“Isms” Linking Humanism and Unitarian Universalism for High School Youth
Dare to Know is a 23-Session curriculum designed for Unitarian Universalist high school religious education classes (9th to 12th grades). Also included are five additional suggested supplemental Sessions using videos to further develop discussion topics. Throughout the curriculum are recommended readings related to each Session topic, generally consisting of novels suitable for high school readers.
Dare to Know exposes youth to a broad range of ideologies (or “isms”) about the nature of existence and the purpose of life. Specifically, Dare to Know introduces students to major tenets of Humanism as expressed in the Humanist Manifesto II, written in 1973. It is important to explore and understand Humanism since Humanists and Unitarian Universalists generally share many viewpoints. In addition to comparing and contrasting Humanism and Unitarian Universalism, Sessions explore:
- a wide range of Western philosophical concepts and schools of thought, particularly focusing on the works of modern philosophers;
- the lives and words of specific individuals who are exceptional examples of Humanists and freethinkers; and
- techniques of futures research and thinking that will support a futurist point of view.
Dare to Know is designed to be taught either as a full year of 28 Sessions, or as five independent modules of five to six Sessions each. In this way, churches with traditions of high school religious education classes can use Dare to Know as a full-year curriculum. Those churches just starting a high school class for the first time, or reinvigorating one that has been dormant can ease the youth into the notion of a religious education class by taking one module at a time. While the modules are best used in the order presented, churches may feel free to adapt the curriculum to their specific needs and the desires of the youth.
Specific Session topics included in Dare to Know are the following.
MODULE ONE – Origins of Humanist Thought
Session 1 – The Role of Myths and Gods
Session 2 – A History of Humanism
Session 3 – The Nature of Ethics
Session 4 – The Limits of Relativism
MODULE TWO – The Tools of the Humanist
Session 5 – Knowing Yourself: Psychology and Behavior
Session 6 – Being Skeptical
Session 7 – Using Reason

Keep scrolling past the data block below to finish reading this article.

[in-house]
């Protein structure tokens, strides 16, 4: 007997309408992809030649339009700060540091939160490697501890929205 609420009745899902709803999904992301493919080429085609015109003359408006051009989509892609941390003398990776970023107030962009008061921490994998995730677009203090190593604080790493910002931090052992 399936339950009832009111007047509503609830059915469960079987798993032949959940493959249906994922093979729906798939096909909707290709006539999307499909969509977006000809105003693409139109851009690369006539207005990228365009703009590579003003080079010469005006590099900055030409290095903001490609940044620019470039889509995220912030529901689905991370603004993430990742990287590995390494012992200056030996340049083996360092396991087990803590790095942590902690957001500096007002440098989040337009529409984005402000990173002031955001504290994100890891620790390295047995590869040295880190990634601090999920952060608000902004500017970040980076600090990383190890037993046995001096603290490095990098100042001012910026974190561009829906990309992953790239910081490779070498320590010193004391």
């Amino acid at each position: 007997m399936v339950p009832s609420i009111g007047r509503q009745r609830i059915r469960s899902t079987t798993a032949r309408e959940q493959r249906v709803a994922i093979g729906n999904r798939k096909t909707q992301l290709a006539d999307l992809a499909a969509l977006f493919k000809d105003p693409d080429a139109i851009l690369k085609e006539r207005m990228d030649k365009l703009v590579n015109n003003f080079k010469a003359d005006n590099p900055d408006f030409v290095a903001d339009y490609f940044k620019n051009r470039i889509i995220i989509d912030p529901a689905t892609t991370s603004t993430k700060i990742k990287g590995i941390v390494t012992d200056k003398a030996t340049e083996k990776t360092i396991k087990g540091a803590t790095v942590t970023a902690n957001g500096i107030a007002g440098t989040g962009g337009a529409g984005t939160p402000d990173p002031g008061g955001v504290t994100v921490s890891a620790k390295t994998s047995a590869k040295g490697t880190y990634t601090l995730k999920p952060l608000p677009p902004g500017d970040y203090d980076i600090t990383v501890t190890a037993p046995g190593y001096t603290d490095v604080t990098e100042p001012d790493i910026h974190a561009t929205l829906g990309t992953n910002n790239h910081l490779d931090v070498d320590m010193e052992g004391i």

Session 8 – Pursuing Knowledge: Journalism and the Media
Session 9 – Using Technology: The Impact on the Individual
Session 10 – Using Technology: The Impact on Society
MODULE THREE – Humanism and Social Relations
Session 11 – Shaping Your Own Destiny: Existentialism
Session 12 – Inherent Worth: What Rights Does the Individual Have?
Session 13 – Civil Versus Community Liberties
Session 14 – Sexuality and the Humanist Ideal
MODULE FOUR – Humanism, Politics, and Economics
Session 15 – The Use of the Democratic Process
Session 16 – The Separation of Church and State
Session 17 – The Distribution of Societal Resources
Session 18 – Equality for All
MODULE FIVE – Humanism and the World
Session 19 – One Nation, One World
Session 20 – Violence, War, and Terrorism
Session 21 – Promoting Economic Justice
Session 22 – Our Role in Nature
Session 23 – What Will the World Be Like?
Youth enjoy an intellectual challenge, so long as it does not replicate the school experience they face throughout the week. Dare to Know focuses on issues rarely covered in school curricula and encourages youth to challenge their assumptions and assimilate new ideas into their own personal theology. The classroom technique most used is facilitated discussion prompted by brainstorming Sessions and questions to challenge thinking processes. Participants are empowered to take discussions where they lead.
Youth have the ability, the desire, and the scholastic background to discuss complicated issues of religion and philosophy. Unfortunately, these are issues that few youth are exposed to, even if they attend college. Unitarian Universalism and modern Humanism share a unique bond and UU youth should have in-depth exposure to the tenets of Humanism and related philosophies as they travel along the spiritual path. Dare to Know helps youth aims to help youth stay on the path by exploring a wide range of ideologies and beliefs and challenging widely-held assumptions in society that affect them every day. Dare to Know assumes that it is the responsibility of our churches to help youth develop into adult Unitarian Universalists by expanding their intellectual horizons and helping them to develop spiritually.